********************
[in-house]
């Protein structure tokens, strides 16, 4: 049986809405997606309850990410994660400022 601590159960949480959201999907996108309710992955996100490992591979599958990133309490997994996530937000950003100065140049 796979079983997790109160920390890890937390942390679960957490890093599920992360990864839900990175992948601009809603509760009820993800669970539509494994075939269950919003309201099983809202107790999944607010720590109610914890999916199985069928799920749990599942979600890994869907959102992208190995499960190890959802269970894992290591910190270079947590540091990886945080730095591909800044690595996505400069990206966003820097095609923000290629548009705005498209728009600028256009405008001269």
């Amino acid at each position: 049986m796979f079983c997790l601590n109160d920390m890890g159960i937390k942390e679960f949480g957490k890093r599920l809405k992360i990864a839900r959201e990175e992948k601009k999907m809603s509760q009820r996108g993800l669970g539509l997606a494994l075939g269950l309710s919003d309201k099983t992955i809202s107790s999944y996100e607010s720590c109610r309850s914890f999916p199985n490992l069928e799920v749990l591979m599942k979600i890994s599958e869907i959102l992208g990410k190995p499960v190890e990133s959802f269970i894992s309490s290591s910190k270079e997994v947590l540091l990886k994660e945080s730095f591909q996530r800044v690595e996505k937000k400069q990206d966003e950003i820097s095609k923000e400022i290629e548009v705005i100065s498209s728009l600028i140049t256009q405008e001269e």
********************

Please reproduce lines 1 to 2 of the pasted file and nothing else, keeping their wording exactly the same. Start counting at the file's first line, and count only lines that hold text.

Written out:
[in-house]
């Protein structure tokens, strides 16, 4: 049986809405997606309850990410994660400022 601590159960949480959201999907996108309710992955996100490992591979599958990133309490997994996530937000950003100065140049 796979079983997790109160920390890890937390942390679960957490890093599920992360990864839900990175992948601009809603509760009820993800669970539509494994075939269950919003309201099983809202107790999944607010720590109610914890999916199985069928799920749990599942979600890994869907959102992208190995499960190890959802269970894992290591910190270079947590540091990886945080730095591909800044690595996505400069990206966003820097095609923000290629548009705005498209728009600028256009405008001269």